Cray has introduced a hybrid supercomputing system that features key components from both AMD and Nvidia.
Dubbed XK6, the supercomputer combines Cray's Gemini interconnect, AMD Opteron 6200 Series processors and Nvidia Tesla 20-Series GPUs to form a tightly-integrated system upgradeable to more than 50 petaflops (quadrillions of operations/second) of raw compute power.
According to Cray VP Barry Bolding, XK6 will help increase developer productivity with a unified x86/GPU programming environment that offers tools, libraries, compilers and support for third-party software.
"By combining AMD Opteron processors with Nvidia GPUs, the compute node in the Cray XK6 system gives users the option to run applications with either scalar or accelerator components," Bolding explained.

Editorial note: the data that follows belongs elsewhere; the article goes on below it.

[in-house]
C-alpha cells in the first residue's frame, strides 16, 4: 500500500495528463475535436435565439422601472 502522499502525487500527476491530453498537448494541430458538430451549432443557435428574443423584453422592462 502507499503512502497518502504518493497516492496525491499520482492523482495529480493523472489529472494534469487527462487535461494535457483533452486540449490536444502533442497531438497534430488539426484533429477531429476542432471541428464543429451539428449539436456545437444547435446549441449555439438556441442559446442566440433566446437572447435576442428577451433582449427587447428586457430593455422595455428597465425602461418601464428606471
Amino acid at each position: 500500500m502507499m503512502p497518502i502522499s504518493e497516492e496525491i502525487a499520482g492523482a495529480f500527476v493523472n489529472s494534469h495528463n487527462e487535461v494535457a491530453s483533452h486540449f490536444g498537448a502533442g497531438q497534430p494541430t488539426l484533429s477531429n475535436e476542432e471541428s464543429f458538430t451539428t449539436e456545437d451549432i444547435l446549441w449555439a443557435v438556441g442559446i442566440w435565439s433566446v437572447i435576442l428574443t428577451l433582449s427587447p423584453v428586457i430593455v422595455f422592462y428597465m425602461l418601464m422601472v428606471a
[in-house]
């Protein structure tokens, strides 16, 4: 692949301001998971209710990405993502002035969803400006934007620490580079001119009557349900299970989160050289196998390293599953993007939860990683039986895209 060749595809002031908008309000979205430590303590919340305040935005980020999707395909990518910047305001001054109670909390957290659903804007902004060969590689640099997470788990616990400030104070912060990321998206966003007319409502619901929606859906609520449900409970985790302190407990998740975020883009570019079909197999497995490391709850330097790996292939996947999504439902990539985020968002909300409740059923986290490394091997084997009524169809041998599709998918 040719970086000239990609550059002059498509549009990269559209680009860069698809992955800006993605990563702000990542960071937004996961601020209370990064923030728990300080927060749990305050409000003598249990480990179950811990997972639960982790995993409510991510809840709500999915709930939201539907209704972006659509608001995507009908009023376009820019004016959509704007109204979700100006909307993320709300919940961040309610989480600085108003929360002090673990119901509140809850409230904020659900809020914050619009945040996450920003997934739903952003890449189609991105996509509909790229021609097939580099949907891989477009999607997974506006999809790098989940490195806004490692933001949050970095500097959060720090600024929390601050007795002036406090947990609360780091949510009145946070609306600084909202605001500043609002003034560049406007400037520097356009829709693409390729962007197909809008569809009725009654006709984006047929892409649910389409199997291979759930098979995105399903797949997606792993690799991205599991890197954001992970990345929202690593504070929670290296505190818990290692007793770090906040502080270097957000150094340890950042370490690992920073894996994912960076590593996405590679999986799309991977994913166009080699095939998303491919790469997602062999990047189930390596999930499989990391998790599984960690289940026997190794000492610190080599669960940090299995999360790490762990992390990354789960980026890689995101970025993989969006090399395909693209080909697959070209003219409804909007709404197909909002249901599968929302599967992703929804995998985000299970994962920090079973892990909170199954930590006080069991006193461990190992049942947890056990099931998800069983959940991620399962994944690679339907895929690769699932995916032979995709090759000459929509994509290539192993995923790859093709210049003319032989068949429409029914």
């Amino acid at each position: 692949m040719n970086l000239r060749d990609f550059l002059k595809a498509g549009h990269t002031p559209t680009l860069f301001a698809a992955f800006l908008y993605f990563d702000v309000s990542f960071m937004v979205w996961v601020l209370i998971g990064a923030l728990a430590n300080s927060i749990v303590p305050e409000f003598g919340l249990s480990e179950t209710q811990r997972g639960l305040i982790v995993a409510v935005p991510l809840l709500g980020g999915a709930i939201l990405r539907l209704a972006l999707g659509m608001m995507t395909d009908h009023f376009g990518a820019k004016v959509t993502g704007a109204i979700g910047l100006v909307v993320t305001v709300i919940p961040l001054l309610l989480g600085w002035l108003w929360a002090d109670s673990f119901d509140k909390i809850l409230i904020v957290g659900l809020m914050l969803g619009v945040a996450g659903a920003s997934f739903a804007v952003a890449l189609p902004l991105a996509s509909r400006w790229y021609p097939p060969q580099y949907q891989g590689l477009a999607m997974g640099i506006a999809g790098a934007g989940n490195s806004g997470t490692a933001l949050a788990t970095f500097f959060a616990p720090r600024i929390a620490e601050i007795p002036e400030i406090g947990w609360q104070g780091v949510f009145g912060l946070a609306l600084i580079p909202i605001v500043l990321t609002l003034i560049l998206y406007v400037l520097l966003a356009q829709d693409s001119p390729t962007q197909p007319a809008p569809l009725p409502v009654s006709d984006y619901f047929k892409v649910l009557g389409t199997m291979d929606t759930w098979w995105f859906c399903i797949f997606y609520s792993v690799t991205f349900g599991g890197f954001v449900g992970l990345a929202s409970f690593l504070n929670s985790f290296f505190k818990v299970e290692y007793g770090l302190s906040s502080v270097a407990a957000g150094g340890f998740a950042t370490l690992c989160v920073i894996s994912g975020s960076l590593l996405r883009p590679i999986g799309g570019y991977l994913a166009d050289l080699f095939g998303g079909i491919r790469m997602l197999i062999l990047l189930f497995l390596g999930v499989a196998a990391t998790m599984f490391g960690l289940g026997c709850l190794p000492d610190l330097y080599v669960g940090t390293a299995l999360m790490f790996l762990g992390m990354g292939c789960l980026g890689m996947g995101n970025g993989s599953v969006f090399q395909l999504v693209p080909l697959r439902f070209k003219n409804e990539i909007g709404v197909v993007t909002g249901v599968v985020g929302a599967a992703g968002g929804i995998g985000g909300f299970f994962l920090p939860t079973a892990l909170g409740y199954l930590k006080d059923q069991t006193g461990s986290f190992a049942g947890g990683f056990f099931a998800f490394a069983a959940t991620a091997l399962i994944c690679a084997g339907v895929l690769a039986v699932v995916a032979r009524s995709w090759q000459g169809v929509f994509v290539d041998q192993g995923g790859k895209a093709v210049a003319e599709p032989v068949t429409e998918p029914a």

"[Together] with [our] Linux Environment, the result is a fully integrated Cray supercomputer which blends scalable hardware, software and a network. Customers will be able to utilize the capabilities of a multi-purpose supercomputer designed for the next-generation of many-core, high performance computing (HPC) applications."
So, what will the XK6 be used for, exactly?
Well, the Swiss National Supercomputing Centre (CSCS) is Cray's first customer for the hybrid system.
As expected, XK6 will support CSCS scientists working in diverse fields such as weather forecasting, climatology, chemistry, physics, material sciences, geology, biology, genetics, experimental medicine, astronomy, mathematics and computer sciences.
"Given the remarkable interest in GPU technology from the Swiss computational science community, it is essential CSCS adopt this technology into its high-end production systems soon," said CSCS director Professor Dr. Thomas Schulthess.
"However, we are not looking for another GPU based stunt to place high on any Top500 lists. The Cray XK6 promises to be the first general-purpose supercomputer based on GPU technology, and we are very much looking forward to exploring its performance and productivity on real applications relevant to our scientists."